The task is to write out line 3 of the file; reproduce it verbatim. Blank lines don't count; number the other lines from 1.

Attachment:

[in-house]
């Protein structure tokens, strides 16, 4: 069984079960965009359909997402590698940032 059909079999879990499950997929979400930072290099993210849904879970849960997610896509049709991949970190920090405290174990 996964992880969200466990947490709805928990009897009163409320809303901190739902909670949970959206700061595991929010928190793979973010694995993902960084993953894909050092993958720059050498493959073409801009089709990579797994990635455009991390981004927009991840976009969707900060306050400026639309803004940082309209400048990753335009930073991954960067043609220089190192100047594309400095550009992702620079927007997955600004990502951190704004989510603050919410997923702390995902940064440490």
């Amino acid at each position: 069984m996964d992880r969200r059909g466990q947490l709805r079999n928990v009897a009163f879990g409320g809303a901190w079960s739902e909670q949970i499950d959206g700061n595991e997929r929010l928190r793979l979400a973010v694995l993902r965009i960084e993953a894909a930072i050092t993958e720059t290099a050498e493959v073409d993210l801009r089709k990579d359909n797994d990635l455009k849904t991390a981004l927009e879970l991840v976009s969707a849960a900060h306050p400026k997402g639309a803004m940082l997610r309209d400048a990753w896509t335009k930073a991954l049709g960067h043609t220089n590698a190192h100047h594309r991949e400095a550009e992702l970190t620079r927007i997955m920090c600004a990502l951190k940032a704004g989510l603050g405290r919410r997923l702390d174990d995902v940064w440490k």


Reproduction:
């Amino acid at each position: 069984m996964d992880r969200r059909g466990q947490l709805r079999n928990v009897a009163f879990g409320g809303a901190w079960s739902e909670q949970i499950d959206g700061n595991e997929r929010l928190r793979l979400a973010v694995l993902r965009i960084e993953a894909a930072i050092t993958e720059t290099a050498e493959v073409d993210l801009r089709k990579d359909n797994d990635l455009k849904t991390a981004l927009e879970l991840v976009s969707a849960a900060h306050p400026k997402g639309a803004m940082l997610r309209d400048a990753w896509t335009k930073a991954l049709g960067h043609t220089n590698a190192h100047h594309r991949e400095a550009e992702l970190t620079r927007i997955m920090c600004a990502l951190k940032a704004g989510l603050g405290r919410r997923l702390d174990d995902v940064w440490k």